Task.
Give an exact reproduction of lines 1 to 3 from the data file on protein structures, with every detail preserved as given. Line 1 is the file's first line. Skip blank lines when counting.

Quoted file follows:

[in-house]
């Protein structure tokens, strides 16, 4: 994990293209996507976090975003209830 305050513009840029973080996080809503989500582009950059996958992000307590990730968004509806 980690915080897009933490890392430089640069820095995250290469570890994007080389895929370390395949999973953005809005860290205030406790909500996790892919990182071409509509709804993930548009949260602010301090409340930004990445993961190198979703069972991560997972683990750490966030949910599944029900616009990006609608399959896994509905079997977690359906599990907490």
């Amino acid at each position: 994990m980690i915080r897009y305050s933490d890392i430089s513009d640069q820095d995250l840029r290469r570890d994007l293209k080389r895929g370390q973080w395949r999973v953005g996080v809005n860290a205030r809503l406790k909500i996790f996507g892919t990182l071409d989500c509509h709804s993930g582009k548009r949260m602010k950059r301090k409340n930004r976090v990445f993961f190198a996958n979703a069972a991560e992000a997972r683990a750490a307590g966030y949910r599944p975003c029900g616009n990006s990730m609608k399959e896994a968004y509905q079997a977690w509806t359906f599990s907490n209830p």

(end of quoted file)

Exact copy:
[in-house]
């Protein structure tokens, strides 16, 4: 994990293209996507976090975003209830 305050513009840029973080996080809503989500582009950059996958992000307590990730968004509806 980690915080897009933490890392430089640069820095995250290469570890994007080389895929370390395949999973953005809005860290205030406790909500996790892919990182071409509509709804993930548009949260602010301090409340930004990445993961190198979703069972991560997972683990750490966030949910599944029900616009990006609608399959896994509905079997977690359906599990907490």
């Amino acid at each position: 994990m980690i915080r897009y305050s933490d890392i430089s513009d640069q820095d995250l840029r290469r570890d994007l293209k080389r895929g370390q973080w395949r999973v953005g996080v809005n860290a205030r809503l406790k909500i996790f996507g892919t990182l071409d989500c509509h709804s993930g582009k548009r949260m602010k950059r301090k409340n930004r976090v990445f993961f190198a996958n979703a069972a991560e992000a997972r683990a750490a307590g966030y949910r599944p975003c029900g616009n990006s990730m609608k399959e896994a968004y509905q079997a977690w509806t359906f599990s907490n209830p």